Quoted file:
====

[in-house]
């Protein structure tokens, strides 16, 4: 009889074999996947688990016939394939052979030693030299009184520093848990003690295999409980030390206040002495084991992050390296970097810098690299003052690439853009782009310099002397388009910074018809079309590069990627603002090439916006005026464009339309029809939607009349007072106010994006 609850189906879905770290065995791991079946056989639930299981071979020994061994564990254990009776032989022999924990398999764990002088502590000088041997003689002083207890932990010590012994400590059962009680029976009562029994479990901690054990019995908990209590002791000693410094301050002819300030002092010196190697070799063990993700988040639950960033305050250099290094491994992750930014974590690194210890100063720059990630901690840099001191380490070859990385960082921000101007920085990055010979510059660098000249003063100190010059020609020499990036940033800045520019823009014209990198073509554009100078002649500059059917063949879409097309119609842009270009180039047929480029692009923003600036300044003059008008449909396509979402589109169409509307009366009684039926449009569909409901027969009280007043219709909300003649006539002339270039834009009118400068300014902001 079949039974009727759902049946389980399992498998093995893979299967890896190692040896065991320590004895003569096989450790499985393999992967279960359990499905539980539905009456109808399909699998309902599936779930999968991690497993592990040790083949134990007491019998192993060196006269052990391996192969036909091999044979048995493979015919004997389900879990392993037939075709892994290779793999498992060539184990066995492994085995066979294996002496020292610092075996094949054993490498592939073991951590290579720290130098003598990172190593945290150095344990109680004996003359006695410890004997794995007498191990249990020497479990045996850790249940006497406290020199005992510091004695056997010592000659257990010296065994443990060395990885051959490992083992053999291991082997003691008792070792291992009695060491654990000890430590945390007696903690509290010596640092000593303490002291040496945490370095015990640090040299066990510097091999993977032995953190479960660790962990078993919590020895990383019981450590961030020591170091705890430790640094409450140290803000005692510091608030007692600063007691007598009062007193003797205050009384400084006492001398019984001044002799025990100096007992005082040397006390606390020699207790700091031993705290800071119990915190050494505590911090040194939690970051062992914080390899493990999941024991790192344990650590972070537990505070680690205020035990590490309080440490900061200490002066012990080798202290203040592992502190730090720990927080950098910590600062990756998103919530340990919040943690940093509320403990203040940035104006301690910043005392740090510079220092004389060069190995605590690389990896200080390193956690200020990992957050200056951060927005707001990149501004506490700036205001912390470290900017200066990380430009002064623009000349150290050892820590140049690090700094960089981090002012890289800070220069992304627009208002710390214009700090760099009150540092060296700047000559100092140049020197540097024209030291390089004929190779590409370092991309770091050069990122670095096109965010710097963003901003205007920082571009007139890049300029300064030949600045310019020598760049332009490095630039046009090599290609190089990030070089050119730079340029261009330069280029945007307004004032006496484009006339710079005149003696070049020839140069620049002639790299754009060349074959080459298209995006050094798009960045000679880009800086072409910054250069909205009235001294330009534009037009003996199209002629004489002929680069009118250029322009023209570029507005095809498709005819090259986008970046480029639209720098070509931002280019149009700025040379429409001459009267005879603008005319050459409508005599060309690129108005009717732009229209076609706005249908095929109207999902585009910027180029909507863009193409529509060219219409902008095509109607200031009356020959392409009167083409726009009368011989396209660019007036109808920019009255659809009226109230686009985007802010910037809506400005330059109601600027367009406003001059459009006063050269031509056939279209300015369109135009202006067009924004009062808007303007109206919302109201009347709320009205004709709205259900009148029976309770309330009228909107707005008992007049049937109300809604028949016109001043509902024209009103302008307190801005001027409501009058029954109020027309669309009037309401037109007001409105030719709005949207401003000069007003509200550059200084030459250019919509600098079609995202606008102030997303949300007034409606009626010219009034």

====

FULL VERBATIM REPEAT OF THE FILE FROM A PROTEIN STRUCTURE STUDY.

[in-house]
């Protein structure tokens, strides 16, 4: 009889074999996947688990016939394939052979030693030299009184520093848990003690295999409980030390206040002495084991992050390296970097810098690299003052690439853009782009310099002397388009910074018809079309590069990627603002090439916006005026464009339309029809939607009349007072106010994006 609850189906879905770290065995791991079946056989639930299981071979020994061994564990254990009776032989022999924990398999764990002088502590000088041997003689002083207890932990010590012994400590059962009680029976009562029994479990901690054990019995908990209590002791000693410094301050002819300030002092010196190697070799063990993700988040639950960033305050250099290094491994992750930014974590690194210890100063720059990630901690840099001191380490070859990385960082921000101007920085990055010979510059660098000249003063100190010059020609020499990036940033800045520019823009014209990198073509554009100078002649500059059917063949879409097309119609842009270009180039047929480029692009923003600036300044003059008008449909396509979402589109169409509307009366009684039926449009569909409901027969009280007043219709909300003649006539002339270039834009009118400068300014902001 079949039974009727759902049946389980399992498998093995893979299967890896190692040896065991320590004895003569096989450790499985393999992967279960359990499905539980539905009456109808399909699998309902599936779930999968991690497993592990040790083949134990007491019998192993060196006269052990391996192969036909091999044979048995493979015919004997389900879990392993037939075709892994290779793999498992060539184990066995492994085995066979294996002496020292610092075996094949054993490498592939073991951590290579720290130098003598990172190593945290150095344990109680004996003359006695410890004997794995007498191990249990020497479990045996850790249940006497406290020199005992510091004695056997010592000659257990010296065994443990060395990885051959490992083992053999291991082997003691008792070792291992009695060491654990000890430590945390007696903690509290010596640092000593303490002291040496945490370095015990640090040299066990510097091999993977032995953190479960660790962990078993919590020895990383019981450590961030020591170091705890430790640094409450140290803000005692510091608030007692600063007691007598009062007193003797205050009384400084006492001398019984001044002799025990100096007992005082040397006390606390020699207790700091031993705290800071119990915190050494505590911090040194939690970051062992914080390899493990999941024991790192344990650590972070537990505070680690205020035990590490309080440490900061200490002066012990080798202290203040592992502190730090720990927080950098910590600062990756998103919530340990919040943690940093509320403990203040940035104006301690910043005392740090510079220092004389060069190995605590690389990896200080390193956690200020990992957050200056951060927005707001990149501004506490700036205001912390470290900017200066990380430009002064623009000349150290050892820590140049690090700094960089981090002012890289800070220069992304627009208002710390214009700090760099009150540092060296700047000559100092140049020197540097024209030291390089004929190779590409370092991309770091050069990122670095096109965010710097963003901003205007920082571009007139890049300029300064030949600045310019020598760049332009490095630039046009090599290609190089990030070089050119730079340029261009330069280029945007307004004032006496484009006339710079005149003696070049020839140069620049002639790299754009060349074959080459298209995006050094798009960045000679880009800086072409910054250069909205009235001294330009534009037009003996199209002629004489002929680069009118250029322009023209570029507005095809498709005819090259986008970046480029639209720098070509931002280019149009700025040379429409001459009267005879603008005319050459409508005599060309690129108005009717732009229209076609706005249908095929109207999902585009910027180029909507863009193409529509060219219409902008095509109607200031009356020959392409009167083409726009009368011989396209660019007036109808920019009255659809009226109230686009985007802010910037809506400005330059109601600027367009406003001059459009006063050269031509056939279209300015369109135009202006067009924004009062808007303007109206919302109201009347709320009205004709709205259900009148029976309770309330009228909107707005008992007049049937109300809604028949016109001043509902024209009103302008307190801005001027409501009058029954109020027309669309009037309401037109007001409105030719709005949207401003000069007003509200550059200084030459250019919509600098079609995202606008102030997303949300007034409606009626010219009034």